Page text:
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Canon L1 Rangefinder

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The L-1 is among my favorite Canon Rangefinders.      Like all but the very early Canons, it takes the standard Leica screw mount and falls into the generic "Leica Copy"group.    The L-1 is basically a   VT  (see separate profile)  with  lever advance  instead of a bottom trigger advance, lever rewind instead of knob rewind, and no self timer.    All Canon L-1's are relatively hard to find, since only slightly less than 8000 were made in 1957.   The great majority are chrome.   Black L-1's are very rare, I estimate less than 200 produced.  Canon RF Lens INFO HERE

 The L-1 has beautifully clean aesthetic lines.  A very large elegant rewind knob folds over into the top plate.  The three position non-brightline non-parallax corrected finder is controlled by the serrated wheel near the rear eyepiece.  The finder position  is shown on the "35, 50, RF" scale on the top plate. The RF increased magnification position roughly corresponds to a   135 lens.  The L-1's gold coated rangefinder usually stands the test of time rather well, better than the silver coated rangefinder in the later    Canon VI, VI-T, and P.   It's a very pleasant camera to shoot.    

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The shutter has separate low and high speeds, with the high speed dial rotating in traditional Leica tradition. This also allows for easy double exposures, just rotate the shutter speed dial back until it locks and is ready for another shot.  The lever mounted around the high speed shutter dial controls the synchronization setting for flash or flash bulbs.   The AR collar around the shutter release is the film rewind switch.   The film counter is manually set, controlled by the serrated wheel just below and to the right of the film advance.   Like the other Canon V, VI variants, the L-1 has a nice film indicator transport just in back of the shutter release.   Shutter range is a conventional 1-1/1000th plus B, T,  and X (at 1/50th).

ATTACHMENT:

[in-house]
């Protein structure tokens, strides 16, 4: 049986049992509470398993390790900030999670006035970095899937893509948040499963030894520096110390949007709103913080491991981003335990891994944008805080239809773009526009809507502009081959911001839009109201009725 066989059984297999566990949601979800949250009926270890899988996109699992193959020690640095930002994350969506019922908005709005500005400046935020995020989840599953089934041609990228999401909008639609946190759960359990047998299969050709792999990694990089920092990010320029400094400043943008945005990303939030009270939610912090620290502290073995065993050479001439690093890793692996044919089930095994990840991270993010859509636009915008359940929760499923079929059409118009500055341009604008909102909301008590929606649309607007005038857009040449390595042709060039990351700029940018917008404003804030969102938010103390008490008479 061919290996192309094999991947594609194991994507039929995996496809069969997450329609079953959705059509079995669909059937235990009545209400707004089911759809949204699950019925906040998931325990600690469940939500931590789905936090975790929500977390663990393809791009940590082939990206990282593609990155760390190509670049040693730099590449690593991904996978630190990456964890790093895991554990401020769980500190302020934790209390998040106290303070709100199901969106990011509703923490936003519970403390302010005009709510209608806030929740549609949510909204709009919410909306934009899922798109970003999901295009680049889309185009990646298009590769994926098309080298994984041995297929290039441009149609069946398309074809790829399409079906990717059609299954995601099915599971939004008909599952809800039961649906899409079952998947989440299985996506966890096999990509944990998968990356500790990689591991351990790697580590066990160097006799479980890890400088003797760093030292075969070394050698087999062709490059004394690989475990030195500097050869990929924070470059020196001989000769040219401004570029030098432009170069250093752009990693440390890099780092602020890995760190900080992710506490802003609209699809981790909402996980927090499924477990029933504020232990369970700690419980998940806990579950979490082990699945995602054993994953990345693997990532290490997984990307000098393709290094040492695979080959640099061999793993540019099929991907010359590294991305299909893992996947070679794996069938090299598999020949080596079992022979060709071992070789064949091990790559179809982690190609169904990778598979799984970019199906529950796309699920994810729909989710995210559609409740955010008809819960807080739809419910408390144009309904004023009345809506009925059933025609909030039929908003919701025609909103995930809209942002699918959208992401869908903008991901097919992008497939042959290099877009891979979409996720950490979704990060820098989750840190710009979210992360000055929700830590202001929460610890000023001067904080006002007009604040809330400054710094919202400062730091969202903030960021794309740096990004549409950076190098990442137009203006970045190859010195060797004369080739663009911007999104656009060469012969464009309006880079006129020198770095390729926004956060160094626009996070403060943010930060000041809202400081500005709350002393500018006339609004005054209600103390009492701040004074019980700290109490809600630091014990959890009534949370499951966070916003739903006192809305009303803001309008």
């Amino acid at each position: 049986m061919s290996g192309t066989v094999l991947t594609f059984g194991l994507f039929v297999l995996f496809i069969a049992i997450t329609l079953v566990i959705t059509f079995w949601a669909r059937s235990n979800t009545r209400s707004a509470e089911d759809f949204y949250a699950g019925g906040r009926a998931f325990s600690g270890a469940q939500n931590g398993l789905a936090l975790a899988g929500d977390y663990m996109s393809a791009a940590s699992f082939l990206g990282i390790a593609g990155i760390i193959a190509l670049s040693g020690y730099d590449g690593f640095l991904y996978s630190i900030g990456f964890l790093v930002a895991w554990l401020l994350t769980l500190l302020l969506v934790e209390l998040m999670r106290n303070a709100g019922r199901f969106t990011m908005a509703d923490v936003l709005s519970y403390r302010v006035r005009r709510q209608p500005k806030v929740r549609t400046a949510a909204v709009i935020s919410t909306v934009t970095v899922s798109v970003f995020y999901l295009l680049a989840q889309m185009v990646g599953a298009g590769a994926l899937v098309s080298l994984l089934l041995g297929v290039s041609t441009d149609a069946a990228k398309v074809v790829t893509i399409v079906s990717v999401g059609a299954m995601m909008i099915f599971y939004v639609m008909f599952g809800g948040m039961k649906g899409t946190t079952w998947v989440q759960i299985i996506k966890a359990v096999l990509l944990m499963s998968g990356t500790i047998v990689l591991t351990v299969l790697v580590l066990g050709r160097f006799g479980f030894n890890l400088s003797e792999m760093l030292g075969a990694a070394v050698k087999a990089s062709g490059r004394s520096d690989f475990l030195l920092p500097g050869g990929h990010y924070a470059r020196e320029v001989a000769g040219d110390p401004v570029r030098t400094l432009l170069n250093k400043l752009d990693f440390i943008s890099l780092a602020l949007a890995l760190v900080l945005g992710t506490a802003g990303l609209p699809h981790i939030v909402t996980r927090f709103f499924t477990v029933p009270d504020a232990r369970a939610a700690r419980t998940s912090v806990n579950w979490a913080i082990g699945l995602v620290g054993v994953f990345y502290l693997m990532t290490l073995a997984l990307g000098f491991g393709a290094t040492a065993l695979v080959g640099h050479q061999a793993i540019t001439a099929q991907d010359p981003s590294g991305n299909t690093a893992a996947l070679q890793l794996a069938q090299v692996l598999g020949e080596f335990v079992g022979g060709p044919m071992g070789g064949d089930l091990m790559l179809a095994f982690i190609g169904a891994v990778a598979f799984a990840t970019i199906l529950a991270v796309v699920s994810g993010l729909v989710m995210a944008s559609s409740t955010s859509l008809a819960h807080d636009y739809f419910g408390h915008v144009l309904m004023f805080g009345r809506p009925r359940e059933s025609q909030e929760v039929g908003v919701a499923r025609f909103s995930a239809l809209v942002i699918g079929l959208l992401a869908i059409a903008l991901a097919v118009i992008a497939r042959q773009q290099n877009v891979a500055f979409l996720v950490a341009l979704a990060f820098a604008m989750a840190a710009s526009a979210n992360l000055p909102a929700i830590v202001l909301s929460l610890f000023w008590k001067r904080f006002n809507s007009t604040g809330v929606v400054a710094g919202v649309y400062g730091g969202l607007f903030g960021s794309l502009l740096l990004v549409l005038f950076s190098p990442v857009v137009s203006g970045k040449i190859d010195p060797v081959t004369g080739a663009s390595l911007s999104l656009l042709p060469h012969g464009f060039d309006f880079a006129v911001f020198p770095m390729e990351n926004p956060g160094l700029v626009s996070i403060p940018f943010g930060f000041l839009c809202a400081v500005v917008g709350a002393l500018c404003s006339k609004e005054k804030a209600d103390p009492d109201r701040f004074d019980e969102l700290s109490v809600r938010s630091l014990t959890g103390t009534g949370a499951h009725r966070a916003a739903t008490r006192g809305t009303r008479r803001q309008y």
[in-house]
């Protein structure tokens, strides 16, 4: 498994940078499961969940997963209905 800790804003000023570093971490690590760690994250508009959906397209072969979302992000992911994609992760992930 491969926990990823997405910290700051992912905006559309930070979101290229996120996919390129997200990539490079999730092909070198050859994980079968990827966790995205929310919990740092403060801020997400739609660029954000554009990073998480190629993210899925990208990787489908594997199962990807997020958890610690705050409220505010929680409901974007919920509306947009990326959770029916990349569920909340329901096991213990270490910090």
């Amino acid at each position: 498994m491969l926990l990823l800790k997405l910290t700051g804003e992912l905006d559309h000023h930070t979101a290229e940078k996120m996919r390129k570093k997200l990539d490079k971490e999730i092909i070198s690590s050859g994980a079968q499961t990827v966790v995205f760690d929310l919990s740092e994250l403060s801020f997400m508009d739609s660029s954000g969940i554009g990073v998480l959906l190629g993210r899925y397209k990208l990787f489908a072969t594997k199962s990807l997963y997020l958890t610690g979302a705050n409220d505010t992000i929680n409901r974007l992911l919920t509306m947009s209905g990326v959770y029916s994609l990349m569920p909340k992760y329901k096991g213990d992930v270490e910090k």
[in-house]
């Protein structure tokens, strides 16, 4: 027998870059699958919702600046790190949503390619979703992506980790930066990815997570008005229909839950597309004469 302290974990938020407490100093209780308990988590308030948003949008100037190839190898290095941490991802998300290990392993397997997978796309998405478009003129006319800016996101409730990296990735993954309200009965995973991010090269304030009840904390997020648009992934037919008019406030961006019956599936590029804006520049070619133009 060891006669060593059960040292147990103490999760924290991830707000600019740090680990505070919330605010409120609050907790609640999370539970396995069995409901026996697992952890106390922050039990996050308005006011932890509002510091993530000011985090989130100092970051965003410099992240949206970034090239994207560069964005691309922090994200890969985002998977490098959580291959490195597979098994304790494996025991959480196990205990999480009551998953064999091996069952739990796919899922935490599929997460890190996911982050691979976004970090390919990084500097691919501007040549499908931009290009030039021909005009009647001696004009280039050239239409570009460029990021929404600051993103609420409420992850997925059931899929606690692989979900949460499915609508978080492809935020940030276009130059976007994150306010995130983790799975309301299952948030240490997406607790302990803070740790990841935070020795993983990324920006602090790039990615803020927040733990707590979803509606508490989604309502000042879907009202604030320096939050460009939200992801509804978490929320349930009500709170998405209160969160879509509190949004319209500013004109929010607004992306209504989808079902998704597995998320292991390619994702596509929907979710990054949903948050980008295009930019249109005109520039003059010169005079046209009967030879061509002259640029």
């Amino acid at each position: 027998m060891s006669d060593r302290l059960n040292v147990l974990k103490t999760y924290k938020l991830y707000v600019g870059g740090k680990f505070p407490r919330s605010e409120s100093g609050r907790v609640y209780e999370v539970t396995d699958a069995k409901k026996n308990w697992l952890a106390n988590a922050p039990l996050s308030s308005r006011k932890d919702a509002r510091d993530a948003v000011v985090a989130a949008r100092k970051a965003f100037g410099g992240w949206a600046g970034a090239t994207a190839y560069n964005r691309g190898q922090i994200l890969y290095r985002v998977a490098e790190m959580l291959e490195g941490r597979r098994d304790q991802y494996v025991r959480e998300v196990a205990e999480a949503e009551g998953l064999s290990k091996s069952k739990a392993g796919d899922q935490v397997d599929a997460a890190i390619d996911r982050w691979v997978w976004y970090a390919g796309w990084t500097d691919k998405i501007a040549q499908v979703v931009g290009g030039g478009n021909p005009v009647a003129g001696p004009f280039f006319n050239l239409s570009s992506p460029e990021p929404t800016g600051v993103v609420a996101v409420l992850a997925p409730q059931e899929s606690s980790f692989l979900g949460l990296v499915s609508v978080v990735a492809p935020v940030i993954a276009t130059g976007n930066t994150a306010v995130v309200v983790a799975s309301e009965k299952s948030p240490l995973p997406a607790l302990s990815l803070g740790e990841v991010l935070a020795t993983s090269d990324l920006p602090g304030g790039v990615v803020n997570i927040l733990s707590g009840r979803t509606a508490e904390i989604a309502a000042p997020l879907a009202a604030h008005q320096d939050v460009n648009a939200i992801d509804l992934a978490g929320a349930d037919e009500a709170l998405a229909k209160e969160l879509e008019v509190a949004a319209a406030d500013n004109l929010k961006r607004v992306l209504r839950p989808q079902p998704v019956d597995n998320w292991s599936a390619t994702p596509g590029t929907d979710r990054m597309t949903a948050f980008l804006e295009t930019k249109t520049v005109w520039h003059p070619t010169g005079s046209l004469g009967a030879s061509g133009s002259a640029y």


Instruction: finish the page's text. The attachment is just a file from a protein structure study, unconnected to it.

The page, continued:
The most interesting L-1 feature is just barely visible here -- the round ball in the middle front of the accessory shoe.   This is a rather amazing device which was share by the rest of the Canon V/VT family -- automatic viewfinder parallax correction!  So far as I know, these Canons are the only cameras to have such as feature --  too bad Leica did not copy it.   It takes a special series of finder which mate to the ball in the accessory shoe.   As you focus, the ball goes up or down, compensating for parallax. 

Compared to the various bottom trigger advance Canon V and VI,  I find the L1 much more comfortable to use. While detachable Leicavit style trigger advances have their useful place,  in non-detachable form they become a problem due to their always added weight and bulk, not so great tripod handling, and inability to follow moving action (you need a 3rd hand to focus while your left hand advances the film and your right hand releases the shutter)..

Canon RF models are a bit confusing, with many variations being considered a separate model.     Ironically the lower production and less featured   L2  and L3 are worth more than L1's  in today's collector's market.   The L2 has a top speed of 1/500th, knob rewind, and flash sync for flash bulbs but not flash.  The L3 is a  L2 with no flash sync.